Feature #3: Using The Repeater Module
Another thing I want to talk about is the repeater module. A repeater is used to repeated requests to the server, as the name is suggesting. It’s very useful for example when you do cross-site scripting and you are trying different payloads. And in that case, it’s much easier to do it in the repeater than to manually put them to your browser. Also, when you are brute-forcing, for example, log in, then you need to specify for Hydra or a similar tool. And the success and failure conditions and this is based on the responses from the server.
Now let me just quickly show you how to do that. If you go to proxy now, and HTTP history, we see I have a login request in here. Let’s send it to the repeater. In the repeater now we have two requests because I sent it twice. Two requests, which are completely the same. I’ll change the second one to something incorrect. This a wrong password. We’ll send the first one to the server, and we will see welcome. And we’ll send the second one which is incorrect in the server and we see the login error. So these are the response messages we will use in Hydra, for example, to distinguish between successful and unsuccessful login.
But what I wanted to show you is that when you are using the repeater, you will quite quickly create lots of these entries in here. And as you can see, it’s getting quite hard to navigate through them. So what I usually do, I rename them, to something more meaningful than 110 and 111. So for example, this one. It was a successful log on, so call it “okay log in.” And this was unsuccessful so let’s call it “not okay log in.” As you can see now, it makes a little bit more sense.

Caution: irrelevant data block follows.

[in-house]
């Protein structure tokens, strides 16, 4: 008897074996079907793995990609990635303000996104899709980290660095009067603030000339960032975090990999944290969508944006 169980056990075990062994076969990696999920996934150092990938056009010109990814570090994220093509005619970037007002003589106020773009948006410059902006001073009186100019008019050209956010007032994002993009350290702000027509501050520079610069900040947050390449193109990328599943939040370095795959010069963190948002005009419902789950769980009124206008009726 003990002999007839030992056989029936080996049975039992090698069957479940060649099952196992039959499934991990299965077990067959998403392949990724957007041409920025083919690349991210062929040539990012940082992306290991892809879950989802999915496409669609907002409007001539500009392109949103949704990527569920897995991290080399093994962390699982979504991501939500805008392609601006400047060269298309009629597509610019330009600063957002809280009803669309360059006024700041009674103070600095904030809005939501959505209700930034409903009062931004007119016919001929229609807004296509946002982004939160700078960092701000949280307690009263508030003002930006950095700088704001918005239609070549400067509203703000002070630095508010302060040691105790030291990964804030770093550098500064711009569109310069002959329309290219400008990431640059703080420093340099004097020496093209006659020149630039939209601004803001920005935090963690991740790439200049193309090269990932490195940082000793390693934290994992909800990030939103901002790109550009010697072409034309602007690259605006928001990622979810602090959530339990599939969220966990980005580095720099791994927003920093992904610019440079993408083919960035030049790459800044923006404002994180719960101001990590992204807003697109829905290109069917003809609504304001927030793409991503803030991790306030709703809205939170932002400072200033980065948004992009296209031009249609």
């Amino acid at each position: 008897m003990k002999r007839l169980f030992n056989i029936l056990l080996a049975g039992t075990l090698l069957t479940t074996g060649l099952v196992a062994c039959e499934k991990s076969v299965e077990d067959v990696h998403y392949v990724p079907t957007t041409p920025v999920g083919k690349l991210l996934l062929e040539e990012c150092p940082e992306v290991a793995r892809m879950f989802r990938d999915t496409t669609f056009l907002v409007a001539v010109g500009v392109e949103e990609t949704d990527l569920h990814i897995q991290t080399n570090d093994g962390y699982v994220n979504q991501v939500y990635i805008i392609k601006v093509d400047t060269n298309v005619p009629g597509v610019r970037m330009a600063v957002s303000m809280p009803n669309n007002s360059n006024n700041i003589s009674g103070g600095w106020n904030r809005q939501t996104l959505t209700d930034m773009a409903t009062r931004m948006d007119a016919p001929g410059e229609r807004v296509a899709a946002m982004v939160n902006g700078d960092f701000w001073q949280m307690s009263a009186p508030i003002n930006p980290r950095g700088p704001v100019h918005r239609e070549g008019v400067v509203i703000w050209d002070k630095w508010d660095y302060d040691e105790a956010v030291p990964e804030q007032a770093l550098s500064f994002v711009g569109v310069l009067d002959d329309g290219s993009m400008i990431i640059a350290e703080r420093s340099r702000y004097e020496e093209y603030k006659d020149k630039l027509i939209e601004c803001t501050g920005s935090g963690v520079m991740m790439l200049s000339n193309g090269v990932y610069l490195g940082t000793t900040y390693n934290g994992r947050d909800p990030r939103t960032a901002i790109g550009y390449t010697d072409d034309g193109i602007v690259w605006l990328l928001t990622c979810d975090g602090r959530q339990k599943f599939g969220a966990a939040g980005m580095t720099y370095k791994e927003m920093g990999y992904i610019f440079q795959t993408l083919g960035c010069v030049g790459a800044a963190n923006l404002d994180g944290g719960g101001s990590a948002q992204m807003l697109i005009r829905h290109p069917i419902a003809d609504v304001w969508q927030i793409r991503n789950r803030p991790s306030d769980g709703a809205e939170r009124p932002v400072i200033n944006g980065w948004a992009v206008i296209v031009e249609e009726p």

It’s cool for example when you are returning to the work you did a day or two days ago, and just want to quickly check something, and it is much faster when you have proper descriptions in here. And the second very useful feature is that mostly when you do penetration tests, you will also do a re-test, in a few months depending on how quickly your customers will fix, or they will think they will fix the issues. In that case, when they are retesting, and they have these tabs here properly named and properly documented, it’s much faster for you to perform the same actions you did last time. So it’s really big help.
Feature #4: Using The Proxy Module
Next thing I want to show you is in the proxy module. It’s the intercept feature. Intercept feature used to stop messages, which are coming from your browser to the server. So you can examine them, as you can see a few options here for this server which will send a message to the server. Second is the drop. The message will be deleted, and nothing will happen. You can preference it under actions like send it to different modules like the repeater, which we did previously.
It’s very useful when you, for example, you want to see how exactly log on goes. Then you can just examine them in the forward, examine forward. So that’s really useful.